It flapped in the wide open spaces above the rolling hills and blue winding streams that made up the sun-spattered countryside of checkered orchard greens and golden wheat, above stone bridges and old, cracked roads. It was the very last of its kind, its species’ only survivor of Nature’s compassionate cruelty, and it ranged the land for a suitable nesting place for its precious hoard, tumescently tucked under the whir of its iridescent wings. Multi-faceted eyes gleamed, telescoped and its antennas susurrated a hum of approval; its slow drone upped the ante and it fell towards a copse of gymnosperms voraciously choked by twisting vines dotted with yellow topped blue blooms.

“WAHOOOO!” The boy bounced in his seat with childish enthusiasm. Ashford was beginning to smile. Once on the road, the going was much smoother, and admittedly, this new-fangled thing was surely faster than a horse drawn carriage. Something pulped against the windshield and he squeaked with fright.

“Oh, man look at the mess that one made!” The glass was a meaty smear, and a piece like a rainbow shard tinkled against the beating air resistance. Joannes stood, bracing his knees against the dashboard and reached over the windshield, wiping at the mess. He still handled the steering wheel and the car almost plunged off road, into dark forest. Joannes gave Ashford the little piece of rainbow. It was soft, like flimsy velvet, but it did not snap in his hands. He put it in a pocket.

They puttered past cornfields, stone cottages crumbling to ruin, rusted industrial complexes surrendering to choked foliage, invading morning glories, past chicory and datura and belladona that overtook the gravel bordering the ferrocrete, threatening to strangle the road. Foliage whipped their cheeks and they had to huddle to the center. Nothing grew on the ‘crete road.

It became prematurely dark. Clouds boiled a purple black cauldron in the sky and teemed with dancing lightning. Joannes had brought out a pair of Naptha lamps. It was an unnerving experience, as the boy had a way of doing things with seeming disregard for the road. Somewhere between the torchlight and fading visibility superstition had crept into Ashford’s mind. He heard cackles between the crackle of tire and road, saw foliage rustling with sudden motion. Witches weaving through the corn, and long skeletal hands plucking at the plants of secret magic, dark green fire of straddled broomsticks jetting through the stalks. Purple eyes that gleamed amid unholy incantations through mouthfuls of rat blood. Bat streaked air. Ashford clutched at his hair. The sun buried itself in the far clear horizon, the light disintegrating with a green flash.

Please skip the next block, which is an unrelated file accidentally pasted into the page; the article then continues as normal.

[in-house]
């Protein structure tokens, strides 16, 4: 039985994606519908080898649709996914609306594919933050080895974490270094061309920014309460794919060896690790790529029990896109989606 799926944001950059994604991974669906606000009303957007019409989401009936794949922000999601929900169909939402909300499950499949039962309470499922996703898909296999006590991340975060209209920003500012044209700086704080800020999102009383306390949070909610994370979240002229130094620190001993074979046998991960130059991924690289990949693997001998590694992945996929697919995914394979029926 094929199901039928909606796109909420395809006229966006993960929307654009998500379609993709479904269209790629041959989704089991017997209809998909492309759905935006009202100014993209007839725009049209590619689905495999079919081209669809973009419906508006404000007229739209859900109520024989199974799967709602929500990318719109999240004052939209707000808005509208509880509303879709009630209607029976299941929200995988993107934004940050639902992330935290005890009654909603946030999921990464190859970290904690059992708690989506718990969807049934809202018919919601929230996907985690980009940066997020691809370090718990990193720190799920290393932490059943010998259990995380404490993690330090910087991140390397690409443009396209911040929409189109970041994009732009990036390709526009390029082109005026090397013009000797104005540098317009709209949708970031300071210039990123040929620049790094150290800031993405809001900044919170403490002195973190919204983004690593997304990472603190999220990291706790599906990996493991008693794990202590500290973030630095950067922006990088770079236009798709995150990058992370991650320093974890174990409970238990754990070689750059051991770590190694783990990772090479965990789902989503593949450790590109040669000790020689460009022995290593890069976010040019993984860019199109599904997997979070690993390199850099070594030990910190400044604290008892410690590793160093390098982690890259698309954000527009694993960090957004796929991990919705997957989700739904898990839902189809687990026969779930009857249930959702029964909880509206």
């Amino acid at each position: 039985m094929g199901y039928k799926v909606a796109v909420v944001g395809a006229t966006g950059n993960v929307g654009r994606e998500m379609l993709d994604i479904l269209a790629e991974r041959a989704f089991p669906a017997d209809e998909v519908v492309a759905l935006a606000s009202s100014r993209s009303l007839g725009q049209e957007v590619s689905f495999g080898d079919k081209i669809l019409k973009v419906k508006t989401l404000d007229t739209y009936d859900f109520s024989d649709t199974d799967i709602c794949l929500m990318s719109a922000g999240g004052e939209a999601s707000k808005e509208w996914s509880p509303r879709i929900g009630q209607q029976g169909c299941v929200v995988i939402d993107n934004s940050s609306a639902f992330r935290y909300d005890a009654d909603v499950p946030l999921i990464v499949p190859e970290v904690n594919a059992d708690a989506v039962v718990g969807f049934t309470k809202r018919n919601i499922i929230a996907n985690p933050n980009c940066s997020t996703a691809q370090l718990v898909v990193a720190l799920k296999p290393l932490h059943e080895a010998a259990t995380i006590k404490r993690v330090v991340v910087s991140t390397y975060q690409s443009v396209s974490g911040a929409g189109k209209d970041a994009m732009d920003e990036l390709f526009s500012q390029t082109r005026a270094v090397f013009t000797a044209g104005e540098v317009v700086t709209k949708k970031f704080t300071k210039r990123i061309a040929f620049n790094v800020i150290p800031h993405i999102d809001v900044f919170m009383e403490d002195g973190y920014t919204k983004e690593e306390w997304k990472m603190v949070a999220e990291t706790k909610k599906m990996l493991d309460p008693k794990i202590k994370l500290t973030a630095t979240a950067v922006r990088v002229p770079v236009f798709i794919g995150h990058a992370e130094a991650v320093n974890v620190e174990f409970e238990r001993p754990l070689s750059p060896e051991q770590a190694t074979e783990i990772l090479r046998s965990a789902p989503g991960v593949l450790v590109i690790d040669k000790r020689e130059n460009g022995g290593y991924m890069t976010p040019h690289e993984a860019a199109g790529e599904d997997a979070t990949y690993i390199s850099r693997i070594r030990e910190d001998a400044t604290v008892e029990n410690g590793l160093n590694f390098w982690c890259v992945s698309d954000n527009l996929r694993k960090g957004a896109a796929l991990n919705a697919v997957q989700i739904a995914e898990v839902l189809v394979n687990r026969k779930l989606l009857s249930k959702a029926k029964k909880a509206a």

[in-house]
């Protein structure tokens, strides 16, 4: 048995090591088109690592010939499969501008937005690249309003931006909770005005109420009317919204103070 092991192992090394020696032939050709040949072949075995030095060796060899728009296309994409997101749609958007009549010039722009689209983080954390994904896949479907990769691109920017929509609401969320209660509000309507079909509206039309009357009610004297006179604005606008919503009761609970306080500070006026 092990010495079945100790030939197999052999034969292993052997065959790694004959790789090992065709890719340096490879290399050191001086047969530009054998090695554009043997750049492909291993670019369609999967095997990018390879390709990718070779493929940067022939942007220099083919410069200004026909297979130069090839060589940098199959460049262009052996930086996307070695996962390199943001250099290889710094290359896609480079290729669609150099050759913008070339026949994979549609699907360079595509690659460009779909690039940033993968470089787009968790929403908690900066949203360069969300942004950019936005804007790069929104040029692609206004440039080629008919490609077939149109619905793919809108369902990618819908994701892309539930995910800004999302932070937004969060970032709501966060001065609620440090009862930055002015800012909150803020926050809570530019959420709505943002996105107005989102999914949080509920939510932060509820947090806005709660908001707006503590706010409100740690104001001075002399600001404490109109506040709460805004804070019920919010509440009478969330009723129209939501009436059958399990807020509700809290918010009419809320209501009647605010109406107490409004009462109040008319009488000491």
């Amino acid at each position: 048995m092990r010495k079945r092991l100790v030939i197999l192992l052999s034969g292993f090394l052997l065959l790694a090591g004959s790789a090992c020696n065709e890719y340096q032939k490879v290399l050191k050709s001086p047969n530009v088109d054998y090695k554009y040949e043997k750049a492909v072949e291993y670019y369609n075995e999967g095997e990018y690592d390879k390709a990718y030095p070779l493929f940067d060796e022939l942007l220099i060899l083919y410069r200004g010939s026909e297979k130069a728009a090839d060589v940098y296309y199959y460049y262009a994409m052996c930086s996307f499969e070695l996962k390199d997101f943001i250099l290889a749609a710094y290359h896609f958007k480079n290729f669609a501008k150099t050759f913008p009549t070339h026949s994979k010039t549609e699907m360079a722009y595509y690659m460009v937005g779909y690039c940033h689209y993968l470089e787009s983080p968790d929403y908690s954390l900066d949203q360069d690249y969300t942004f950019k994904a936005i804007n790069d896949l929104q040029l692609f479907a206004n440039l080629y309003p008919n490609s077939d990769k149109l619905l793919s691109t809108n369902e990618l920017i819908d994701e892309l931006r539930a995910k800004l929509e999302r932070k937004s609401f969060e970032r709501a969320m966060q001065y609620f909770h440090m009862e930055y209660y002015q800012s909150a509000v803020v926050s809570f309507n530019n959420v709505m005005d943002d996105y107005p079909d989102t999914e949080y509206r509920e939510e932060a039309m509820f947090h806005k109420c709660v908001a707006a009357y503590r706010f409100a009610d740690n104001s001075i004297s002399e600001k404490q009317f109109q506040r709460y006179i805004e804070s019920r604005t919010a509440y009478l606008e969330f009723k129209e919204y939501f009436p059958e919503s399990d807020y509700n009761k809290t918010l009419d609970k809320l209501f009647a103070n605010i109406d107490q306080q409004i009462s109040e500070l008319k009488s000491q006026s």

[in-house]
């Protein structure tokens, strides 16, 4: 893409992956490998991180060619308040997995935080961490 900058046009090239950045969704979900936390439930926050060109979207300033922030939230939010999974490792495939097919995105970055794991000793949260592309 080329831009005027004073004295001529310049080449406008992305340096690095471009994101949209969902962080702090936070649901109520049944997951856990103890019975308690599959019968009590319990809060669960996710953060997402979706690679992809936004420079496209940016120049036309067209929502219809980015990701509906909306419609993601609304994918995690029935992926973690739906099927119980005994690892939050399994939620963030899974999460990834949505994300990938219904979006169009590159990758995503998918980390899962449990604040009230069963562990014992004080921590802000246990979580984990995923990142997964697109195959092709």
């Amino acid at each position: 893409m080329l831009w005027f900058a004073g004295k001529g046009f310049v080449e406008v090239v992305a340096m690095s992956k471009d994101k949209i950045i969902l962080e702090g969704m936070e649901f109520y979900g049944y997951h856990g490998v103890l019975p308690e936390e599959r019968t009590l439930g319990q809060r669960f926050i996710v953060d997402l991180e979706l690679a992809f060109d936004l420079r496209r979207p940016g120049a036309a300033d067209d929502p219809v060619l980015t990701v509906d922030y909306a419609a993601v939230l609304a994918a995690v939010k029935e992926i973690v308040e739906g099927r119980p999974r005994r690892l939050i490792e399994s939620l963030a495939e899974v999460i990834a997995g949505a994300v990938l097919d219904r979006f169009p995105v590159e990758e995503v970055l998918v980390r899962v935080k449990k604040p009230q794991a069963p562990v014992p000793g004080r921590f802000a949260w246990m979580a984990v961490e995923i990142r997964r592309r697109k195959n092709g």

The rain started coming down in stinging sheets. The boy shivered in his seat, and Ashford felt depressed. The lamps still swung and rattled on their hooks, flickering in their glass globes. Firelight in the distance. Joannes howled joyously, and seemed to get a bit more speed out of the monstrous contraption. They sluiced off the road, snapping a sapling, and rutted in the mud before finally surging forward. The car shut off, but they seemed to slide sidelong for many long moments before finally coming to a halt.

The house lay before them, its many windows aglow with welcome light and warmth. The screen door clanged open and a plump, matronly form in baby blue apron stepped onto the porch. Joannes was already making his way towards the hearth glow, but Ashford just stood in the rain. A gray hair in bun, crow’s feet on a map of wrinkles, spatula in hand. A smell of cookies smiled down at them. Relief flooded Ashford and choked his voice. It was not too late. “Father…”

The Geriatric Malcontent

X: Your license and registration please, sir.

X: (sniffs) Sir, what’s that?

Y: My license and registration like you asked, old boy.

X: (gestures) No, what are you doing?

Y: Barely staying alive, son.

X: That’s not what I meant, sir. What are you smoking?

Y: Oh, this? A new fangled cigarette I found in me grandson’s bedroom. Never had a nicotine buzz like that. I was on the way to the store for some more.

X: Please wait here a moment, sir. (Under his breath) Why do I get all the nutjobs?

Tires squeal just as he steps to his patrol car, and he turns to get a lungful of bad exhaust and a faceful of gravel.